Linux Foundation LFCS and LFCE: Miltos Tsatsakis

Linux Foundation LFCS and LFCE: Miltos Tsatsakis

The Linux Foundation offers many resources for developers, users, and administrators of Linux systems. One of the most important offerings is its Linux Certification Program, which is designed to give you a way to differentiate yourself in a job market that’s hungry for your skills.

How well does the certification prepare you for the real world? To illustrate that, we will be highlighting some of those who have recently passed the certification examinations. These testimonials should help you decide if either the Linux Foundation Certified System Administrator or the Linux Foundation Certified Engineer certification is right for you.

LFCS and the LFCE: Miltos Tsatsakis

In this article, recently LFCS and LFCE Miltos Tsatsakis answers a few questions about his certification experience. How did you become interested in Linux and open source?

Miltos Tsatsakis: My magic journey with Linux and open source software started about 10 years ago, as a hobby during my MSc studies. A friend of mine suggested I should join a large wireless community in Greece. I started to play with Linux-based wireless routers like OpenWrt, using distributions like Debian and Ubuntu, as well as open source software, such as Apache, Squid, Postfix, etc. I was fascinated with the freedom that Linux has to offer and, of course, the CLI terminal. At that time, I had no idea that my hobby would become my professional career in the near future. What Linux Foundation course did you achieve certification in? Why did you select that particular course?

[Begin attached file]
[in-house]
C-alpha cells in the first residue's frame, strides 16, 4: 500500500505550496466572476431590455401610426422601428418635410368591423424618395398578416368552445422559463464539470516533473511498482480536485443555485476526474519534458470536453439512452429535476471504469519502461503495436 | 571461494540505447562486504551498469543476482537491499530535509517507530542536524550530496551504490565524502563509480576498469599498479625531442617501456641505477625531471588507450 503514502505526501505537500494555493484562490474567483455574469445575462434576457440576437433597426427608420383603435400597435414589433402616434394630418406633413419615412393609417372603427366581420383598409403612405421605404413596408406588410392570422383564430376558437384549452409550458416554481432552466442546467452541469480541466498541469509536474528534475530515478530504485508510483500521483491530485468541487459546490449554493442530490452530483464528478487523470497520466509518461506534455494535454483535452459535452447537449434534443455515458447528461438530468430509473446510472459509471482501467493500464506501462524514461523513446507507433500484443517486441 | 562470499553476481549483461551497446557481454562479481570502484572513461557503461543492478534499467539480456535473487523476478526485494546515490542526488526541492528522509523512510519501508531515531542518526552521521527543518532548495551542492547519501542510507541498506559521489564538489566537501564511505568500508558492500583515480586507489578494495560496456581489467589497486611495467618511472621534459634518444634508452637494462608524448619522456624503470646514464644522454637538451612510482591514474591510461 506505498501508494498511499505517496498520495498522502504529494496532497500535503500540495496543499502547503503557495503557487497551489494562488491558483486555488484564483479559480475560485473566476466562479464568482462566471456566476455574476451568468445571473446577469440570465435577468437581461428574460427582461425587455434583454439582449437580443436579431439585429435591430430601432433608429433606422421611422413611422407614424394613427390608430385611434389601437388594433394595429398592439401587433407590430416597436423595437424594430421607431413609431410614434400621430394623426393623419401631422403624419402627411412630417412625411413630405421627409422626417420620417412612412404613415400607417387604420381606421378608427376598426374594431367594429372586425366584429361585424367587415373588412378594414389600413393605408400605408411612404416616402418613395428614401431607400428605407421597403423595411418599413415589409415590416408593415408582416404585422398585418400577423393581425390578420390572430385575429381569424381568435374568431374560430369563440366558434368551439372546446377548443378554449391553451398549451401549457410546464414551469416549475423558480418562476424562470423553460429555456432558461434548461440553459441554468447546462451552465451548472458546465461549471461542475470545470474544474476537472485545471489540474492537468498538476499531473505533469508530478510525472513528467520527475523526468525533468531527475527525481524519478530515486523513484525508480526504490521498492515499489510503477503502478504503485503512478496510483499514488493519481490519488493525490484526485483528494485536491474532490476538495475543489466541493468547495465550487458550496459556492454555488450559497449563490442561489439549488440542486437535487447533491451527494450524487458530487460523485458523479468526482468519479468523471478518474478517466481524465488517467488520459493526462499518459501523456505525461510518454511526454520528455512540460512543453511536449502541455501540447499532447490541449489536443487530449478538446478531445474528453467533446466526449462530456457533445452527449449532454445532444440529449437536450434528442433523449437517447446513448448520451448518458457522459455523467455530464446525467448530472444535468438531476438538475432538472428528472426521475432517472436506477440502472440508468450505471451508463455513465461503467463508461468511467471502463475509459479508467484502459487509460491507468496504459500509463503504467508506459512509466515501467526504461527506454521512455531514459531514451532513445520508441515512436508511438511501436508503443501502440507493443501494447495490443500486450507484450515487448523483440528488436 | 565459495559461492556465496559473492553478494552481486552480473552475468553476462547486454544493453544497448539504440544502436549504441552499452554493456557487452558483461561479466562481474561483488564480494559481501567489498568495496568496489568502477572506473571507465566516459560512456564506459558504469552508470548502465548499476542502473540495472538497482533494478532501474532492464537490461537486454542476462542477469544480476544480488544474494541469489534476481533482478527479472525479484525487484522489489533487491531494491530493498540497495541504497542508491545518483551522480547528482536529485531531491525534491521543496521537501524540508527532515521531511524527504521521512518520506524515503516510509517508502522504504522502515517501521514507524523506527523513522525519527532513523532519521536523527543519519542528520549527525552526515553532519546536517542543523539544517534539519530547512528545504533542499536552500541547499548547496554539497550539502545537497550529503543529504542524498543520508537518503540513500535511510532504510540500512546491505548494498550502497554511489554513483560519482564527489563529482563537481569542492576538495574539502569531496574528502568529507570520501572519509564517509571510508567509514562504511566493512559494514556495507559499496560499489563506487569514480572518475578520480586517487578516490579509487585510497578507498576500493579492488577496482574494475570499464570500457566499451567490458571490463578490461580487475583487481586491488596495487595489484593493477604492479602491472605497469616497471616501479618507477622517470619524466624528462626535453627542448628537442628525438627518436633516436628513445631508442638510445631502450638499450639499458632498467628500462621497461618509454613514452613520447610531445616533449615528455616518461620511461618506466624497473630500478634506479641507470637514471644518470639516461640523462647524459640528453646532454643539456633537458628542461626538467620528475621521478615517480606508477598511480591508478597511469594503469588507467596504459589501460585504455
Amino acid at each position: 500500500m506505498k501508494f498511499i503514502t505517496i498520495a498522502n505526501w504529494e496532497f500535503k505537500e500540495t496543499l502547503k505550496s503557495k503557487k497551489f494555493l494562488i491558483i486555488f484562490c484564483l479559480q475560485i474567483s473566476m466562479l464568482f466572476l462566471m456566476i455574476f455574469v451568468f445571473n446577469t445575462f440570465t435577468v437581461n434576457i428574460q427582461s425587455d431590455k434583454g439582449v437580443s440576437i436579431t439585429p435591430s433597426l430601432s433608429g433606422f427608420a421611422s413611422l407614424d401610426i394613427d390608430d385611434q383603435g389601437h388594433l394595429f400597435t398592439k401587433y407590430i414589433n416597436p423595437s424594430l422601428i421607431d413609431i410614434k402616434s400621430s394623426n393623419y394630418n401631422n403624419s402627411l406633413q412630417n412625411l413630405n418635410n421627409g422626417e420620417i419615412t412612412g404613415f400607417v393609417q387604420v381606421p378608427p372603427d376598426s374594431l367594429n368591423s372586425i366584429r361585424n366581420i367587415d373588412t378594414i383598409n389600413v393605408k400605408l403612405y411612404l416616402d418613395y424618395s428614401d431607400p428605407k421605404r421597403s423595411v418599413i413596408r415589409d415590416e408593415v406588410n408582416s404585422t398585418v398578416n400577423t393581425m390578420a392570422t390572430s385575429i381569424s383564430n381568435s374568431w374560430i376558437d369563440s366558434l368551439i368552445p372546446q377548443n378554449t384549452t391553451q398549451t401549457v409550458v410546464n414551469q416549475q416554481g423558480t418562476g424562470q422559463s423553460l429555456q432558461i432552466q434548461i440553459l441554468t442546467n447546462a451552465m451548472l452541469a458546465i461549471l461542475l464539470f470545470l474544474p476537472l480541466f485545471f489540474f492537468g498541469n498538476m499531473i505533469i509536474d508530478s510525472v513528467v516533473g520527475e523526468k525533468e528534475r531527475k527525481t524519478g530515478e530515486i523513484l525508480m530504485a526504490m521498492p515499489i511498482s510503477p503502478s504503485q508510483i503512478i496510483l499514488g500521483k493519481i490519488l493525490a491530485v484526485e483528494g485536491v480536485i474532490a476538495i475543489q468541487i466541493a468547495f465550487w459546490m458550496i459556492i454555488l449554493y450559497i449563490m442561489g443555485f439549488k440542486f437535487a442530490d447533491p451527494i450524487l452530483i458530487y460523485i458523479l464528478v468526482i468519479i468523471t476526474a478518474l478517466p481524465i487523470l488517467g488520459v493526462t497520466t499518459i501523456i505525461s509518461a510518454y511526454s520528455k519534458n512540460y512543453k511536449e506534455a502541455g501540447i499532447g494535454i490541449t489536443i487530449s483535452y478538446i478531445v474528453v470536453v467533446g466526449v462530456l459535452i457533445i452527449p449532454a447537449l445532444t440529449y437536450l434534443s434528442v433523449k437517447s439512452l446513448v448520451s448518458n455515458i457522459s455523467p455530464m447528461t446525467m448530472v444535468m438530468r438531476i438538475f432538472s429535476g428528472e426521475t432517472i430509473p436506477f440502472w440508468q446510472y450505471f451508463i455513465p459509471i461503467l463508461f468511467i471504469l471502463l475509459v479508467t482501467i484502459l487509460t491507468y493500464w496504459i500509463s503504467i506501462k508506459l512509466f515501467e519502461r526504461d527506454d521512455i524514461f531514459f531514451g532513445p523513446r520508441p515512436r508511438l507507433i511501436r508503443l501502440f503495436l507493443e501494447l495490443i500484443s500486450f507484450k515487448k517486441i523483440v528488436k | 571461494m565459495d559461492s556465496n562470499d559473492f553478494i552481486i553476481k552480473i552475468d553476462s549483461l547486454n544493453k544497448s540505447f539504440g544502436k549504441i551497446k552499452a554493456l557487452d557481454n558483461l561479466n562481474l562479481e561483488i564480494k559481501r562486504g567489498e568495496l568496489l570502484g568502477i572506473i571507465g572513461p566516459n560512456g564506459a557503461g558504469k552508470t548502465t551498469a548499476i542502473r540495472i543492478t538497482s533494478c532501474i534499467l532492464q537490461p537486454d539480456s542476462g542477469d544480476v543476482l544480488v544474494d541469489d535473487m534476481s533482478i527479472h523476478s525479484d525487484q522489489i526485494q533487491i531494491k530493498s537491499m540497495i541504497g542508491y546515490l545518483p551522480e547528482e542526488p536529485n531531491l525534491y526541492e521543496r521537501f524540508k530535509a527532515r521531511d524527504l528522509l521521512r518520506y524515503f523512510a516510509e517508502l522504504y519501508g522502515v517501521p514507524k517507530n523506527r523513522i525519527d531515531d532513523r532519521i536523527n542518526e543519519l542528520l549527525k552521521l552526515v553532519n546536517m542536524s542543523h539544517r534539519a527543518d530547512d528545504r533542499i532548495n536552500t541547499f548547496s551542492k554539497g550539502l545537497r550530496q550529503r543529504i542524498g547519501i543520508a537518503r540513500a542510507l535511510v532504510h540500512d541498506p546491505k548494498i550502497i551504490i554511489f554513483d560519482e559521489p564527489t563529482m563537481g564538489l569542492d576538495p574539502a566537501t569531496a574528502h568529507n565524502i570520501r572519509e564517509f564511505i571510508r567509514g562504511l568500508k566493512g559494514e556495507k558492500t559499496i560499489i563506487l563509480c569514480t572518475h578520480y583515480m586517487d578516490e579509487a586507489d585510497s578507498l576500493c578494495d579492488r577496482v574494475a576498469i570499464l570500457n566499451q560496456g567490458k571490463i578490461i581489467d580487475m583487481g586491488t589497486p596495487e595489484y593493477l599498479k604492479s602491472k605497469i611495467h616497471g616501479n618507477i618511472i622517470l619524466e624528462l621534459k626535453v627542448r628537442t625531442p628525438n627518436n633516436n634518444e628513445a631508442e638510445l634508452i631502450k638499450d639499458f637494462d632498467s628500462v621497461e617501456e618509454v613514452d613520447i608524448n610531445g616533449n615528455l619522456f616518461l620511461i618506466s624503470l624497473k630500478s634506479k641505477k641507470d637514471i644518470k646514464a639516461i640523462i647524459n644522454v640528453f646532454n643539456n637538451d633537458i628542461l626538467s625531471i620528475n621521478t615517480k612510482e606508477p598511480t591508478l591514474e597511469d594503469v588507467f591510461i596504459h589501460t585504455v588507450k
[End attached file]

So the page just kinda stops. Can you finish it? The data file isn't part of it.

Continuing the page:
Tsatsakis: I completed the LFCS and the LFCE certification. I already hold Red Hat RHCSA and RHCE, but I wanted to update my knowledge on newer systemd-based systems like CentOs 7. What are your career goals? How do you see Linux Foundation certification helping you achieve those goals?

Tsatsakis: My goals are to dive deeper into linux internals and gain more knowledge about automation tools like Ansible. Linux Foundation certification exams are performance-based, which very much benefits my career. What are your hobbies or interests? Do you participate in any open source projects at this time?

Tsatsakis: I am using Ansible a lot lately to automate various tasks for my job as a system administrator. I am also interested in monitoring tools, such as Zabbix, Prometheus, and Grafana. Do you plan to take future Linux Foundation courses? If so, which ones?

Tsatsakis: For now I don’t have any plans, but in the future I am certainly willing to learn more about microservices, and especially Kubernetes (Kubernetes Fundamentals certification is an excellent choice!). In what ways do you think the certification will help you as a systems administrator in today’s market?

Tsatsakis: As I said before: Exams are performance-based, which is a major benefit for my career. This type of exam shows you have sufficient, practical knowledge on Linux systems! What Linux distribution do you prefer and why?

Tsatsakis: When it comes to a production environment, CentOS is my first choice. Being a Red Hat fork, it gives you the confidence of an enterprise-ready OS. As for my desktop, I always used Ubuntu. Are you currently working as a Linux systems administrator? If so, what role does Linux play?

Tsatsakis: Yes. I am currently working as a Linux systems administrator (mostly CentOS based systems), dealing with various open source software, such as Apache, NGINX, haproxy, and varnish. Where do you see the Linux job market growing the most in the coming years?

Tsatsakis: Linux is everywhere, but Big Data and large distributed systems is currently the hottest market. What advice would you give those considering certification for their preparation?

Tsatsakis: Practice a lot! Don’t memorize commands and config files; try to understand what you are doing! Use MAN pages, read sample config files under /usr/share/doc … you will definitely use them during exams! If you have found employment in the IT industry, do you feel like your certification was crucial or beneficial?

Tsatsakis: I think it was as critical and beneficial, as organizations looking for qualified staff will be more apt to trust their systems to those who have proven they have practical knowledge. Certifications are beneficial, because they allow you to improve your skills everyday. Open source is evolving very fast, so it will help you to become more skilled as a professional.